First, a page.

- The Washington Times - Monday, March 1, 2004

California Gov. Arnold Schwarzenegger is working with state Democrats to revamp a bill that would allow illegal immigrants to obtain driver’s licenses, a politically fractious issue that contributed to the ousting of his predecessor.

Three months after securing a repeal of Senate Bill 60, the highly criticized bill approved by former Gov. Gray Davis, Mr. Schwarzenegger is working to craft substitute legislation, which would address national security concerns and ensure that drivers carry insurance, with Democratic state Sen. Gil Cedillo.

“Our staffs have met, and they’re working on this together,” said Vincent Salido, spokesman for the Republican governor.

Mr. Schwarzenegger signaled support for new legislation at a luncheon in January in Sacramento, when he said he was “absolutely positive we’ll come up with a great bill” to replace SB 60, according to the Riverside Press-Enterprise newspaper.

Many Republicans are dismayed by the governor’s enthusiasm for the idea. Mr. Davis’ support for SB 60 led to a public outcry and was seen as a catalyst in the successful campaign in the summer to recall him from office.

“The budget deficit was big, but people weren’t as angry about that as they were about giving driver’s licenses to illegal aliens,” said Ron Prince, who is gathering signatures for Save Our State, a ballot measure to ban state services for illegal immigrants.

Indeed, Mr. Schwarzenegger rode the issue during his campaign for governor by vowing to repeal the law, calling it a “pre-election special” designed by Mr. Davis to win Hispanic votes. The Legislature withdrew the law shortly after Mr. Schwarzenegger took office in November, and he signed the repeal Dec. 3.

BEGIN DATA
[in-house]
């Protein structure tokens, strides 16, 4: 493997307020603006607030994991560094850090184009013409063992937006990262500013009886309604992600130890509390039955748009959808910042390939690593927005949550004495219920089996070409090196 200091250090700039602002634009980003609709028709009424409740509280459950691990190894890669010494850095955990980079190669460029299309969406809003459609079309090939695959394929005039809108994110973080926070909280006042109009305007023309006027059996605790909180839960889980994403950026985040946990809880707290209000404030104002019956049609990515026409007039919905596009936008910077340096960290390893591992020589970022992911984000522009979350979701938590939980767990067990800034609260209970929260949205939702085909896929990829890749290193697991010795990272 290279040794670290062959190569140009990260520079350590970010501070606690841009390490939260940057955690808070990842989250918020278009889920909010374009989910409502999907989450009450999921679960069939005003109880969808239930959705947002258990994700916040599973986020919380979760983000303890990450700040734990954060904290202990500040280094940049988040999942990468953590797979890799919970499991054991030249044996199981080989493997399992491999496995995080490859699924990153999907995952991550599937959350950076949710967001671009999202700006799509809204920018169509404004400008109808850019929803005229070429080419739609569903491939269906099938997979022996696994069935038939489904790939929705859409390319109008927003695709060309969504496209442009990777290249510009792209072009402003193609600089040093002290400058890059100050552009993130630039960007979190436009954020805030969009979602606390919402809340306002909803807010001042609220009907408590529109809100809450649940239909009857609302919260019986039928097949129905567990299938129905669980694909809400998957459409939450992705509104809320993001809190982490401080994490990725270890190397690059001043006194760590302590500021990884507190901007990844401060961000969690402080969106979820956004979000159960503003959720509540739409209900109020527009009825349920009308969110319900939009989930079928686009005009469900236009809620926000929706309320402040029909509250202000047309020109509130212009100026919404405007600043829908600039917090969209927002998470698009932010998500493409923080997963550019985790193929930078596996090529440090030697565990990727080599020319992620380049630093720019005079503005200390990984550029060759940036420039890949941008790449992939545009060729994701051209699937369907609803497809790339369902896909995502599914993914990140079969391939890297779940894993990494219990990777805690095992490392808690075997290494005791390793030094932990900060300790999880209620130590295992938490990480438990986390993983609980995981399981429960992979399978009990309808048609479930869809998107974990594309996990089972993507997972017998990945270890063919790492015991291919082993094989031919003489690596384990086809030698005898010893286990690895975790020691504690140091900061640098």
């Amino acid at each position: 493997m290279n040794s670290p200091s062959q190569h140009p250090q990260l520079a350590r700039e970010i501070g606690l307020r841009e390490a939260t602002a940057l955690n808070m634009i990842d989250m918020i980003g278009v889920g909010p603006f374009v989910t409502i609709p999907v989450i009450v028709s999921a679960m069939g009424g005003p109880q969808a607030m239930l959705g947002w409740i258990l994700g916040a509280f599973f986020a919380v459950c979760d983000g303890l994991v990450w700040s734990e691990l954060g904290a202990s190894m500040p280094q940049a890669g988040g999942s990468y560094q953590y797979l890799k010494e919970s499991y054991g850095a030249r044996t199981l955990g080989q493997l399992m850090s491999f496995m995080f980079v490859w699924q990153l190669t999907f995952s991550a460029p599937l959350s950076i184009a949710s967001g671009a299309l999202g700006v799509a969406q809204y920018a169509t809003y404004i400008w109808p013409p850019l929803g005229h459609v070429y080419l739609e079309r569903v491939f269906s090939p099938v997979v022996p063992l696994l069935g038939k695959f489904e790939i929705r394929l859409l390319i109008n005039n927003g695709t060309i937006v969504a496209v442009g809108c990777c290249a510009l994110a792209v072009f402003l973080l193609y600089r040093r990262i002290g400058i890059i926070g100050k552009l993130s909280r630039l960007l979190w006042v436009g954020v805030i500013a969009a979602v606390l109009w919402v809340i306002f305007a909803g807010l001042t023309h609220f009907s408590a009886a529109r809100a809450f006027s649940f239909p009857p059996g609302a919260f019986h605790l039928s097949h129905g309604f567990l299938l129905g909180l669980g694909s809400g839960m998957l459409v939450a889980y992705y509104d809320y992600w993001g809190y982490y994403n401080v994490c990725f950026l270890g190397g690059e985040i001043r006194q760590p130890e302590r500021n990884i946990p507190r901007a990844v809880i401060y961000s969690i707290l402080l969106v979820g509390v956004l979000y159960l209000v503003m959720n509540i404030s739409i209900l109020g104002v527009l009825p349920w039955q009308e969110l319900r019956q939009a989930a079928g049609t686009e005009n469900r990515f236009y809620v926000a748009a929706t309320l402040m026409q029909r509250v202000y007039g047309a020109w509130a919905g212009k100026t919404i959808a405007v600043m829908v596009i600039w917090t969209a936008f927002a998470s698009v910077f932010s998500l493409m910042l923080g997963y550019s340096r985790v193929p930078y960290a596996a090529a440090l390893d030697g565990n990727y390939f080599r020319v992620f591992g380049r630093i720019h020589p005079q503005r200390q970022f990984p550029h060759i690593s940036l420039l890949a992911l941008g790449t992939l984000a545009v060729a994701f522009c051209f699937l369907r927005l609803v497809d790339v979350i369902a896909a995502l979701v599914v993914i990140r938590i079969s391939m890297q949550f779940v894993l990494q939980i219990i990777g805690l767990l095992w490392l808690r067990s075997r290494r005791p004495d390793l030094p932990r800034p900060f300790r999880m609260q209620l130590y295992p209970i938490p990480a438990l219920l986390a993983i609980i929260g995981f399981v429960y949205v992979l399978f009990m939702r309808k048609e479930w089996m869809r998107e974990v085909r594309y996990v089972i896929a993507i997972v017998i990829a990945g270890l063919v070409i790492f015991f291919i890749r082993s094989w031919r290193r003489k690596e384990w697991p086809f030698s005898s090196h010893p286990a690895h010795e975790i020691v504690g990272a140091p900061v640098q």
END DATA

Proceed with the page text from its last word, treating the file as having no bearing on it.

At the same time, Mr. Schwarzenegger said several times during the campaign that he would be willing to revisit the idea. His assurances that he would consider another proposal that took into account his concerns, including the terrorism threat, helped persuade the heavily Democratic Legislature to repeal SB 60, Mr. Cedillo’s chief of staff, Dan Savage, said.

Mr. Savage said that after at least two “face-to-face meetings,” the governor and Mr. Cedillo have agreed that driver’s licenses for undocumented workers should look exactly like other licenses.

“Before, there was discussion that the licenses should look different in some way,” Mr. Savage said. “We didn’t want that, because it would be akin to having a scarlet letter that could alert police [and others] to their status. So the governor had the same feeling and said, ‘OK, that’s fine.’”

Mr. Cedillo has introduced a “spot” bill, SB 1160, that effectively holds a place for the final version.

Republican Assemblyman John Benoit predicted that winning Republican support for such a bill won’t be easy.

“[Mr. Schwarzenegger] is going to have a very difficult time getting Republican support for a bill that gives a legal document to an illegal immigrant,” Mr. Benoit said.

Those who support driver’s licenses for illegals argue that the issue boils down to public safety. Illegal immigrants are going to drive no matter what, and allowing them to apply for licenses will ensure that they learn the rules of the road and acquire insurance.

In California, applicants must have a Social Security number or proof of legal residence to receive a driver’s license. Mr. Savage noted that a dozen states have no requirement forbidding illegal immigrants from obtaining licenses.

“With the jobs and hours these folks work, they really don’t have a choice but to drive,” Mr. Savage said. “And I think they want to comply with the law where they can.”

Opponents insist that there’s a more insidious reason behind the idea: to flood the voter rolls with illegal aliens, most of whom may vote Democratic. Under the “Motor Voter” law, new drivers automatically receive voter-registration forms in the mail, and a license is all the identification they need to vote in California.

“I don’t see how you could give out licenses to illegal aliens and then stop them from voting,” said Mike Spence, president of the conservative California Republican Assembly. “This is bad public policy, and it’ll be a bad political mistake if he signs it. And it would be bad for any Republican who votes for it.”

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